For the moment, I will ignore the false statement of some that specifying ODF requires one to run OpenOffice. In fact, there are many products which already do so, including Koffice, AbiWord. Anyone that wishes to can produce OpenDocument compatible software, including proprietary software vendors, such as Corel, who have chosen to do so. Microsoft alone insists not that it is unable to do this, but rather that it is unwilling, and it alone demands the state choose its products and its document format instead. In doing so, it is requesting that the state join with it in an illegal business practice.
The principle complaint that some have used is trying to claim that ODF cannot meet state mandates for blind accessibility. As it happens, I am interested in this very issue, under the sometimes active GNU Alexandria project. It is true: work has been slow, but the basic idea was to write a server that could access government documents and web sites in their current form, and then provide a voice rendered representation of said document or web site to a user, either locally through a soundcard, or over the public telephone network as part of an automated government service. GNU Alexandria is licensed under the GNU GPL.
Microsoft claims that its patent license trumps the rights of others to access even their own documents and data, and while it offers its patent encumbered XML schema under a royalty free license, it requires others to both engage in giving their rights to access their own data away as part of it, and specifically denies the right to sublicense their patent. This would legally require the state to exclude using GNU GPL licensed software that may access state generated documents, at least if they are produced and distributed in the Microsoft schema.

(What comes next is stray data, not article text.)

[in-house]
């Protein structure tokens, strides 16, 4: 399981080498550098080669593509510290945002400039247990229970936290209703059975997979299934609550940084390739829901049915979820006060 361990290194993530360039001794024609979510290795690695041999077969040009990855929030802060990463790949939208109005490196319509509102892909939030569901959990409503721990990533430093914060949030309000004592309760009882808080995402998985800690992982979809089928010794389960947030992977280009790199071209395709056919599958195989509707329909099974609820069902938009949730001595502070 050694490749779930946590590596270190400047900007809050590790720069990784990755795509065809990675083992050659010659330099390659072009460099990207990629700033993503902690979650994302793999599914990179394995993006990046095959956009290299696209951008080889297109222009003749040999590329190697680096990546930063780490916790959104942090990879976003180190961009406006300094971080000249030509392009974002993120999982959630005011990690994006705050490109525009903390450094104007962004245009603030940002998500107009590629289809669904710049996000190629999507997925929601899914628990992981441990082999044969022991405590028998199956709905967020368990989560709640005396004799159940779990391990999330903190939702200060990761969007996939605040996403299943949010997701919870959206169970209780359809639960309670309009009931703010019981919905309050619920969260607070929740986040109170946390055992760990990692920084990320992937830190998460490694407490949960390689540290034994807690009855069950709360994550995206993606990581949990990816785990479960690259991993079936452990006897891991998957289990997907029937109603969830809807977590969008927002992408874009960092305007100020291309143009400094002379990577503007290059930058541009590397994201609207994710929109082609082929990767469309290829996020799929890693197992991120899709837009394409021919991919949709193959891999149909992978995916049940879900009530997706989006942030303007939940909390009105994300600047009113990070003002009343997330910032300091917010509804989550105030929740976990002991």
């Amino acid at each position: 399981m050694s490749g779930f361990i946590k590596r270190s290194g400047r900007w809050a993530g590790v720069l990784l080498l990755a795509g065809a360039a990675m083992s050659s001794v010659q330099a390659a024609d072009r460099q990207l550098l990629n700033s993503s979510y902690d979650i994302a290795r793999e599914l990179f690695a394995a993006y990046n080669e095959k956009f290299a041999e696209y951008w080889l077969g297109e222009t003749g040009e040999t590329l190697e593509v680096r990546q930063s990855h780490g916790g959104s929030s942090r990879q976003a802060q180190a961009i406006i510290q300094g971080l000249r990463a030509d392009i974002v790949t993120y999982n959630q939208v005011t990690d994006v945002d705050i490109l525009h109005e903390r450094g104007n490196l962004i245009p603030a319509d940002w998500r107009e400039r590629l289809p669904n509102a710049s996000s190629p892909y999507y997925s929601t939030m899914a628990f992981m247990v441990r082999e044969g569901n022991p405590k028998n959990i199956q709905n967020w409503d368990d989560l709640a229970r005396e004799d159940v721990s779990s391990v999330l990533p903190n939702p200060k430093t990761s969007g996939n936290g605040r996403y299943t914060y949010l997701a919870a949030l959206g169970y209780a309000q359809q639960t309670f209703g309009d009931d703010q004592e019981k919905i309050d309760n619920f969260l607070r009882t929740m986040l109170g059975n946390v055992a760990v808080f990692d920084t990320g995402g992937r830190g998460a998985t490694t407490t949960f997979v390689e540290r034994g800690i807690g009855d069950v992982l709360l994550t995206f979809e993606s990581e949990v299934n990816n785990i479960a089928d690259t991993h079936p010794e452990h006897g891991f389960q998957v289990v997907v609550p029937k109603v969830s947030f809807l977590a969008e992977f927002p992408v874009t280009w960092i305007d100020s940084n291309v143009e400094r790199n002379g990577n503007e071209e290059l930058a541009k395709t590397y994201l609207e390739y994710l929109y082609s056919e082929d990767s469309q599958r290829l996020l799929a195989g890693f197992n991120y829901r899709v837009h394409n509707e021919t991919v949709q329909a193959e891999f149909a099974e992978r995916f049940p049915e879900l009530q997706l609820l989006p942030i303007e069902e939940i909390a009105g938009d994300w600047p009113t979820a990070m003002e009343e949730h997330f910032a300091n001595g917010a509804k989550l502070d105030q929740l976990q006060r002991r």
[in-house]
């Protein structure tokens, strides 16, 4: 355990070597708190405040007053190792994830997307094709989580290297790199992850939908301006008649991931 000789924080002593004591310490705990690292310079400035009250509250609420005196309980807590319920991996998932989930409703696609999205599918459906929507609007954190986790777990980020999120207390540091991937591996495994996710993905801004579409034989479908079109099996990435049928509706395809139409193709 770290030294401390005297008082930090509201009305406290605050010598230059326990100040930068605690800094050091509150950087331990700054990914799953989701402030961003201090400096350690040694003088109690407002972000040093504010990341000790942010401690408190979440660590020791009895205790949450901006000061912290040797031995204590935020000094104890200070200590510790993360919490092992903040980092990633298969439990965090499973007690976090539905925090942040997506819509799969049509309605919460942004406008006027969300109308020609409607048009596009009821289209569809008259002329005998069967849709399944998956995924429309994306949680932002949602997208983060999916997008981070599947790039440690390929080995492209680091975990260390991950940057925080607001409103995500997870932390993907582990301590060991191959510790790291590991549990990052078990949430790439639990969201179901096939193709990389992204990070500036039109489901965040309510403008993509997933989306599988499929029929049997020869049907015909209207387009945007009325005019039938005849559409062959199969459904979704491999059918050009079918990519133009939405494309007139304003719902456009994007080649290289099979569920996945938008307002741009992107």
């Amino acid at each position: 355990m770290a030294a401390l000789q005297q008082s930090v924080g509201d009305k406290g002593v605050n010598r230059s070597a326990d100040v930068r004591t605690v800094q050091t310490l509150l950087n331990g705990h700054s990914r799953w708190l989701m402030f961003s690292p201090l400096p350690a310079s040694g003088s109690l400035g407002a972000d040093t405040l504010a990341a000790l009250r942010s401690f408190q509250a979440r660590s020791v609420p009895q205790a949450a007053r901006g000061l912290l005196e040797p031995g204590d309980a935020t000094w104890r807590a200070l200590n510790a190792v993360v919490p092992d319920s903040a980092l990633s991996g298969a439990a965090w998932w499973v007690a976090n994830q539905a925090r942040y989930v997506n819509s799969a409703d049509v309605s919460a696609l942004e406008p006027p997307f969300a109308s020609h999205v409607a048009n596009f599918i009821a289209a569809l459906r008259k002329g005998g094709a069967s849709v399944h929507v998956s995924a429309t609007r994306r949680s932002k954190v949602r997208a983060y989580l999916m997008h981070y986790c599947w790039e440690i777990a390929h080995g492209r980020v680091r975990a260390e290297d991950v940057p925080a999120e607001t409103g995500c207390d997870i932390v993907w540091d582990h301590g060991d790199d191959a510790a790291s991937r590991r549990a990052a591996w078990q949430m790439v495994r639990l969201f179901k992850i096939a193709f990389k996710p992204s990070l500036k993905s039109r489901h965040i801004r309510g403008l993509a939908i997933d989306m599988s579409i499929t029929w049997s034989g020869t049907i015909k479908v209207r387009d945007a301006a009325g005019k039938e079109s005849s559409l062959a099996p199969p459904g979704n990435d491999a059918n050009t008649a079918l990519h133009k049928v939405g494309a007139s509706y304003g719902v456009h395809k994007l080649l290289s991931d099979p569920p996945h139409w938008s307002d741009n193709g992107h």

Clearly the result would be that less products and services, including those to enable blind accessibility, will be available to the state if it were to choose Microsoft’s XML rather than an open standard like ODF. However, accessibility is just a Trojan horse. There is a deeper and even more disturbing issue in this as well if Microsoft’s patent encumbered XML schema became a mandated state standard.
From the point of view of a software vendor, adopting Microsoft’s XML schema would mean that Microsoft, and not the state, would determine under what terms vendors can offer goods and services or even engage in business with the state. This would be something like Ford saying to Massachusetts that it can also purchase Hondas, or cars from other companies, but only under terms and conditions that are set by and from companies that are approved by Ford.
While governments can specify terms and conditions of sale on their own in a non-discriminatory fashion, to adopt Microsoft’s XML schema would require the state to discriminate against some vendors, and to do so at the request of another. This is in fact illegal. It most probably violates state law, and certainly constitutes a scheme to engage in illegal restraint of trade as per U.S. Code Title 15. Not only would Microsoft’s scheme make the state of Massachusetts itself a party to criminal behavior, but also potentially liable to any civil actions that may result.
Clearly to mandate ODF as a government standard the state of Massachusetts would enable all vendors who may wish to offer interoperable goods and services (including Microsoft). And it would assure that the population, the very citizens of Massachusetts to which the state serves, have a legal and uncontested right to access state documents in any manner they choose without restraint, including blind users by whatever software they may happen to use. To do anything less would represent a failure of the state to serve even itself, or its duty to meet the needs of all its citizens on a fair and equal basis.